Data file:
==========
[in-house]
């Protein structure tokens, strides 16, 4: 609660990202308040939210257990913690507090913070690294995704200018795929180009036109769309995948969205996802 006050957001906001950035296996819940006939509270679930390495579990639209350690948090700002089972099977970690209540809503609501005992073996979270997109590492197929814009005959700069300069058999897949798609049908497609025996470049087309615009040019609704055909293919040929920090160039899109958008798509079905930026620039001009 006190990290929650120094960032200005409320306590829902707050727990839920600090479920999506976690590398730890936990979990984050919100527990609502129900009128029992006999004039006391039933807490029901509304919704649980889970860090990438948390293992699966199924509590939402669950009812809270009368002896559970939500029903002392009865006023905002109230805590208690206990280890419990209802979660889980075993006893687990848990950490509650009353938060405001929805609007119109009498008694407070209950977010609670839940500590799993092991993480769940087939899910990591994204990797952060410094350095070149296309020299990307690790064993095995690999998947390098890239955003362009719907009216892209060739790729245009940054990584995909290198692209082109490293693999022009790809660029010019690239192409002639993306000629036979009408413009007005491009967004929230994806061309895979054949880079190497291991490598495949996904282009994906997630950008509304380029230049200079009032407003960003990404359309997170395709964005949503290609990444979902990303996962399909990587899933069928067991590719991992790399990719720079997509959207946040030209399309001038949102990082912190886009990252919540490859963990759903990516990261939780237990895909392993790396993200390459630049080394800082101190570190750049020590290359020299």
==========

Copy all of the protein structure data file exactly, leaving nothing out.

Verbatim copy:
[in-house]
């Protein structure tokens, strides 16, 4: 609660990202308040939210257990913690507090913070690294995704200018795929180009036109769309995948969205996802 006050957001906001950035296996819940006939509270679930390495579990639209350690948090700002089972099977970690209540809503609501005992073996979270997109590492197929814009005959700069300069058999897949798609049908497609025996470049087309615009040019609704055909293919040929920090160039899109958008798509079905930026620039001009 006190990290929650120094960032200005409320306590829902707050727990839920600090479920999506976690590398730890936990979990984050919100527990609502129900009128029992006999004039006391039933807490029901509304919704649980889970860090990438948390293992699966199924509590939402669950009812809270009368002896559970939500029903002392009865006023905002109230805590208690206990280890419990209802979660889980075993006893687990848990950490509650009353938060405001929805609007119109009498008694407070209950977010609670839940500590799993092991993480769940087939899910990591994204990797952060410094350095070149296309020299990307690790064993095995690999998947390098890239955003362009719907009216892209060739790729245009940054990584995909290198692209082109490293693999022009790809660029010019690239192409002639993306000629036979009408413009007005491009967004929230994806061309895979054949880079190497291991490598495949996904282009994906997630950008509304380029230049200079009032407003960003990404359309997170395709964005949503290609990444979902990303996962399909990587899933069928067991590719991992790399990719720079997509959207946040030209399309001038949102990082912190886009990252919540490859963990759903990516990261939780237990895909392993790396993200390459630049080394800082101190570190750049020590290359020299």